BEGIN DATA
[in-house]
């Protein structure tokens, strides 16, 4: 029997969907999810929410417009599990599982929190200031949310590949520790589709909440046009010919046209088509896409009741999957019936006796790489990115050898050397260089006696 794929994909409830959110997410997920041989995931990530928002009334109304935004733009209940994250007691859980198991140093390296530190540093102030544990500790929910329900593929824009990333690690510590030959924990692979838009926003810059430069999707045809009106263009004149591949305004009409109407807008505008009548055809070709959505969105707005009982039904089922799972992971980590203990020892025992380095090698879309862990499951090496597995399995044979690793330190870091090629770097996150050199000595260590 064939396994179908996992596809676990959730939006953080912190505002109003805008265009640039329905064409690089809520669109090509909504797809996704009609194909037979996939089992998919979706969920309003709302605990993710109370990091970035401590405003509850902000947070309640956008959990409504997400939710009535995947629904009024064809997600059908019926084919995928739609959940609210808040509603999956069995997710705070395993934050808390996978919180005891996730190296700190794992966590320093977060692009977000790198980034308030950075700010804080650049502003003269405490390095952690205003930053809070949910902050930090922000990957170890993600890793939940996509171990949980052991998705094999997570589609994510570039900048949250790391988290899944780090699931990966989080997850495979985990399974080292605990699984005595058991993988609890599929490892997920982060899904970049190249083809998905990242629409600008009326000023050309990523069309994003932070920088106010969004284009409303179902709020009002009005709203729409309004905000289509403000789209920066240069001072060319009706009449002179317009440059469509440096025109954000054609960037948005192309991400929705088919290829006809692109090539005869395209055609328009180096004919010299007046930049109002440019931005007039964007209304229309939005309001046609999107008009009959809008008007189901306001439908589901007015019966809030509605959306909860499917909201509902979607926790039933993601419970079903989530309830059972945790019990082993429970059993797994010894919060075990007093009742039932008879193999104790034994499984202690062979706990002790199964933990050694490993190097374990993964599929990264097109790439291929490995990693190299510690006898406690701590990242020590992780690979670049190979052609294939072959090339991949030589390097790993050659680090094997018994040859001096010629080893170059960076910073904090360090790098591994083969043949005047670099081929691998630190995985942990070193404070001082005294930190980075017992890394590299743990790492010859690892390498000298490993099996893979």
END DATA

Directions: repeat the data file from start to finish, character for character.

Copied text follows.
[in-house]
């Protein structure tokens, strides 16, 4: 029997969907999810929410417009599990599982929190200031949310590949520790589709909440046009010919046209088509896409009741999957019936006796790489990115050898050397260089006696 794929994909409830959110997410997920041989995931990530928002009334109304935004733009209940994250007691859980198991140093390296530190540093102030544990500790929910329900593929824009990333690690510590030959924990692979838009926003810059430069999707045809009106263009004149591949305004009409109407807008505008009548055809070709959505969105707005009982039904089922799972992971980590203990020892025992380095090698879309862990499951090496597995399995044979690793330190870091090629770097996150050199000595260590 064939396994179908996992596809676990959730939006953080912190505002109003805008265009640039329905064409690089809520669109090509909504797809996704009609194909037979996939089992998919979706969920309003709302605990993710109370990091970035401590405003509850902000947070309640956008959990409504997400939710009535995947629904009024064809997600059908019926084919995928739609959940609210808040509603999956069995997710705070395993934050808390996978919180005891996730190296700190794992966590320093977060692009977000790198980034308030950075700010804080650049502003003269405490390095952690205003930053809070949910902050930090922000990957170890993600890793939940996509171990949980052991998705094999997570589609994510570039900048949250790391988290899944780090699931990966989080997850495979985990399974080292605990699984005595058991993988609890599929490892997920982060899904970049190249083809998905990242629409600008009326000023050309990523069309994003932070920088106010969004284009409303179902709020009002009005709203729409309004905000289509403000789209920066240069001072060319009706009449002179317009440059469509440096025109954000054609960037948005192309991400929705088919290829006809692109090539005869395209055609328009180096004919010299007046930049109002440019931005007039964007209304229309939005309001046609999107008009009959809008008007189901306001439908589901007015019966809030509605959306909860499917909201509902979607926790039933993601419970079903989530309830059972945790019990082993429970059993797994010894919060075990007093009742039932008879193999104790034994499984202690062979706990002790199964933990050694490993190097374990993964599929990264097109790439291929490995990693190299510690006898406690701590990242020590992780690979670049190979052609294939072959090339991949030589390097790993050659680090094997018994040859001096010629080893170059960076910073904090360090790098591994083969043949005047670099081929691998630190995985942990070193404070001082005294930190980075017992890394590299743990790492010859690892390498000298490993099996893979």